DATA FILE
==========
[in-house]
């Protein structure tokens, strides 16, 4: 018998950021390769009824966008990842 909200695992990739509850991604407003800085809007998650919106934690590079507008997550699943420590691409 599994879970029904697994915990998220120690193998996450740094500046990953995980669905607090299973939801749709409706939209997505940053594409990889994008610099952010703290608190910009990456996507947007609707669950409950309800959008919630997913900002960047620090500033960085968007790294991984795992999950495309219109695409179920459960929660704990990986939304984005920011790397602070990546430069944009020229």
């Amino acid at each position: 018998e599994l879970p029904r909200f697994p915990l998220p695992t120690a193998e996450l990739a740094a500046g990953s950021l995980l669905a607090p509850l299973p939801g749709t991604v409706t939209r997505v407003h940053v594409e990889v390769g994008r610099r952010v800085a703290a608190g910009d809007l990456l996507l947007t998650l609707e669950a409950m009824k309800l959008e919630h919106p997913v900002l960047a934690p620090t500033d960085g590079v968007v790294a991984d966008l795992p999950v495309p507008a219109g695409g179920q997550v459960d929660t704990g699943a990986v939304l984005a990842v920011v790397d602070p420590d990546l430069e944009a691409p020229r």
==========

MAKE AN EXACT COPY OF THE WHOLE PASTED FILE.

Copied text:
[in-house]
């Protein structure tokens, strides 16, 4: 018998950021390769009824966008990842 909200695992990739509850991604407003800085809007998650919106934690590079507008997550699943420590691409 599994879970029904697994915990998220120690193998996450740094500046990953995980669905607090299973939801749709409706939209997505940053594409990889994008610099952010703290608190910009990456996507947007609707669950409950309800959008919630997913900002960047620090500033960085968007790294991984795992999950495309219109695409179920459960929660704990990986939304984005920011790397602070990546430069944009020229």
């Amino acid at each position: 018998e599994l879970p029904r909200f697994p915990l998220p695992t120690a193998e996450l990739a740094a500046g990953s950021l995980l669905a607090p509850l299973p939801g749709t991604v409706t939209r997505v407003h940053v594409e990889v390769g994008r610099r952010v800085a703290a608190g910009d809007l990456l996507l947007t998650l609707e669950a409950m009824k309800l959008e919630h919106p997913v900002l960047a934690p620090t500033d960085g590079v968007v790294a991984d966008l795992p999950v495309p507008a219109g695409g179920q997550v459960d929660t704990g699943a990986v939304l984005a990842v920011v790397d602070p420590d990546l430069e944009a691409p020229r």